Thursday, December 31, 2015

Rick Santorum is NO Constitutionalist!



Rick Santorum is nuts. Period.

In an interview this past week, Presidential candidate Rick Santorum labeled Ted Cruz as a fraud in regards to his social conservative positions.

Trying to steal what Ted worked hard to build, a coalition of social conservatives, libertarians and fiscal conservatives, Santorum, in an interview, attacked Cruz's position on the Constitution, states' rights and gay marriage:

"Ted Cruz takes the position, very much a 10th Amendment, states rights, which is, you know, very much Sen. Rand Paul (R-KY) , Ron Paul position,” 

Santorum also blasted Cruz on his positions on abortion and drugs:

“If people want to do drugs in Colorado, it’s fine with him. If people want to have different kinds of marriages, it’s fine with him. He doesn’t agree with it. If you want to have an abortion, it’s fine with him, he doesn’t agree with it, but he’s not gonna fight it."

Let me help Rick out a bit. Here's the 10th amendment:


"The powers not delegated to the United States by the Constitution, nor prohibited by it to the States, are reserved to the States respectively, or to the people."

The only fraud here is Rick Santorum. As someone who claims to be a "constitutionalist," please tell me where in the United States Constitution does it say that the federal government has the power to define marriage, ban drugs or abortion? Here's a hint Rick, it doesn't. Major conservative icons and scholars have made the argument that the issue of gay marriage belongs to the states, libertarian scholars are presenting even more compelling arguments on drug policy and states' rights and Rick Santorum supports overturning Roe v. Wade (where before the Supreme Court decided to pervert the Constitution, abortion was a state's issue)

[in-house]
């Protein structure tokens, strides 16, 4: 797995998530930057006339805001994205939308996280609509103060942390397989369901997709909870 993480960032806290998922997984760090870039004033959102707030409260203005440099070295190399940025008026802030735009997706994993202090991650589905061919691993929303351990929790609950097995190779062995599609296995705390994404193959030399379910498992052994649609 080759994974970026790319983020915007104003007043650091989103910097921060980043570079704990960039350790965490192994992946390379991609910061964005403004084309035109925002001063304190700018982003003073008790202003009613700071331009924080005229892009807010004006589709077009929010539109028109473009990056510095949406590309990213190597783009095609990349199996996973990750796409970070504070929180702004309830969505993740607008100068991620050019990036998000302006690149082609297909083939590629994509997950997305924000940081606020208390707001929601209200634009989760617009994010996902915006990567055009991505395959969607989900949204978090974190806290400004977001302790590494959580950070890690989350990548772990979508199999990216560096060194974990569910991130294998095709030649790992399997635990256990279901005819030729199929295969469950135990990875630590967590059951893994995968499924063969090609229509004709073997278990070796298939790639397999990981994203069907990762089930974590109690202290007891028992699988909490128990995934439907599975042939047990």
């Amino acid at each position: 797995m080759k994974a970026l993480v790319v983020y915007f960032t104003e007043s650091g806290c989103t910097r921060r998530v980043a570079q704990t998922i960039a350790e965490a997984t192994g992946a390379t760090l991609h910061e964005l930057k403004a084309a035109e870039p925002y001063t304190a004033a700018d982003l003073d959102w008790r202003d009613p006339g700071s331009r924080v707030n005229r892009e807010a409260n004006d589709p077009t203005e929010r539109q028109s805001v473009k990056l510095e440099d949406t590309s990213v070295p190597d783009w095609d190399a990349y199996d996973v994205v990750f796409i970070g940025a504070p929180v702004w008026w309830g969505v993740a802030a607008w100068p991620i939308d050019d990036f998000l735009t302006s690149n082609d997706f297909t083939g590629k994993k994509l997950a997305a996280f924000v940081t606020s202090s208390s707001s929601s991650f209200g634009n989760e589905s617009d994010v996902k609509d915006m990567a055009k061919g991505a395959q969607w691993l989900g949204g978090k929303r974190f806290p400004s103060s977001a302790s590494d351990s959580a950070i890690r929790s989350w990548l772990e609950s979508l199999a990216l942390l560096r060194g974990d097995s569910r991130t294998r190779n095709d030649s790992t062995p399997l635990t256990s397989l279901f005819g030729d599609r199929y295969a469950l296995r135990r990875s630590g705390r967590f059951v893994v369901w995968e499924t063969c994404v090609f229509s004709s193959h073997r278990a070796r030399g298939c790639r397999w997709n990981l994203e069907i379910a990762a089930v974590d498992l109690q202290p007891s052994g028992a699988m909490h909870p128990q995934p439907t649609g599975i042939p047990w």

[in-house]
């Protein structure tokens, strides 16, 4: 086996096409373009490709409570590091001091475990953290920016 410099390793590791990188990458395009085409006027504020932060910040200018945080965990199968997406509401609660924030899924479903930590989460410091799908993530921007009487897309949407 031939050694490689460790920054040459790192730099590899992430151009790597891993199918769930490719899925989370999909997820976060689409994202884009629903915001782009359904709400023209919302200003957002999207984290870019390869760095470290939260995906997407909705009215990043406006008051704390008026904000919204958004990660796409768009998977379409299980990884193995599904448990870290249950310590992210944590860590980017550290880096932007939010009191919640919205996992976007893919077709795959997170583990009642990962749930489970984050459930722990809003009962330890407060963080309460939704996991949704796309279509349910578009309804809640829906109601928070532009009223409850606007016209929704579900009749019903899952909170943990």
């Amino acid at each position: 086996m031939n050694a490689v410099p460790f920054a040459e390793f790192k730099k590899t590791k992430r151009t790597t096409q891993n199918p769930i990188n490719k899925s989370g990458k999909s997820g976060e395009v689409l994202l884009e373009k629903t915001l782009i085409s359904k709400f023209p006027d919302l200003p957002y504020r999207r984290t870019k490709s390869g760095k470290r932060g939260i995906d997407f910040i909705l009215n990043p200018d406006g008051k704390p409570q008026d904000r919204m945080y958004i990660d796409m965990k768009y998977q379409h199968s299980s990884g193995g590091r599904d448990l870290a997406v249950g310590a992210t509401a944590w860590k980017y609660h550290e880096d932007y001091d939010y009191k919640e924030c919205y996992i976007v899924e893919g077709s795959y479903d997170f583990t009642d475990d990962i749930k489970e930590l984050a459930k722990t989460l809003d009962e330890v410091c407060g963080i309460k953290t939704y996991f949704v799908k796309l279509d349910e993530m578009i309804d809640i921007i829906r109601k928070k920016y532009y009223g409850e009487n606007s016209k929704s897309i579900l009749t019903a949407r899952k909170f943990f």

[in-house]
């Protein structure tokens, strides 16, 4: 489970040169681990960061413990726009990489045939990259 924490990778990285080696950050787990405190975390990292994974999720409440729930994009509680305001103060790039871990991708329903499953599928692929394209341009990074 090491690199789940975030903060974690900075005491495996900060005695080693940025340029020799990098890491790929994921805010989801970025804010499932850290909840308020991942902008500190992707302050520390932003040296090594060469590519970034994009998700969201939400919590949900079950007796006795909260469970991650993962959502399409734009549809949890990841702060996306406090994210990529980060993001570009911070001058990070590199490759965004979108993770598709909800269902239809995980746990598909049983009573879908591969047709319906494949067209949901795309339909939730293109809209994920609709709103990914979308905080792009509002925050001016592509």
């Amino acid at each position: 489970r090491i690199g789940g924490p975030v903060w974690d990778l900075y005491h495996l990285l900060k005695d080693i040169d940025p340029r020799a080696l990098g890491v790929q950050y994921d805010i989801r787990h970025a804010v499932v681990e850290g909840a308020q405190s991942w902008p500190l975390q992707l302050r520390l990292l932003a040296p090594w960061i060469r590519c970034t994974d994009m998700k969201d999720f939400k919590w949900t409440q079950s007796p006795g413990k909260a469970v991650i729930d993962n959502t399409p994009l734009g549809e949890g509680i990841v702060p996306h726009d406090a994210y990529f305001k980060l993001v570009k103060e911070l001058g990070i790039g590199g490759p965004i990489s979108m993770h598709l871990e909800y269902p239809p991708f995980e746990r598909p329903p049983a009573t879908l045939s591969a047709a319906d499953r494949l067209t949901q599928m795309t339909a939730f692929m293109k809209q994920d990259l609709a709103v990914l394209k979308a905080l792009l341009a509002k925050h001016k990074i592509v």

It's not the "Ron Paul" position or the "Rand Paul" position, it's the conservative-libertarian position.

Here's a quote from one of my favorite small government advocates, former Arizona Senator Barry Goldwater:

"Today neither of our two parties maintains a meaningful commitment to the principle of States' Rights. The 10th Amendment is not a 'general assumption' but a rule of law. States rights mean that states have a right to act or not to act, as they see fit, in areas reserved to them."

Go home, Rick...you're drunk.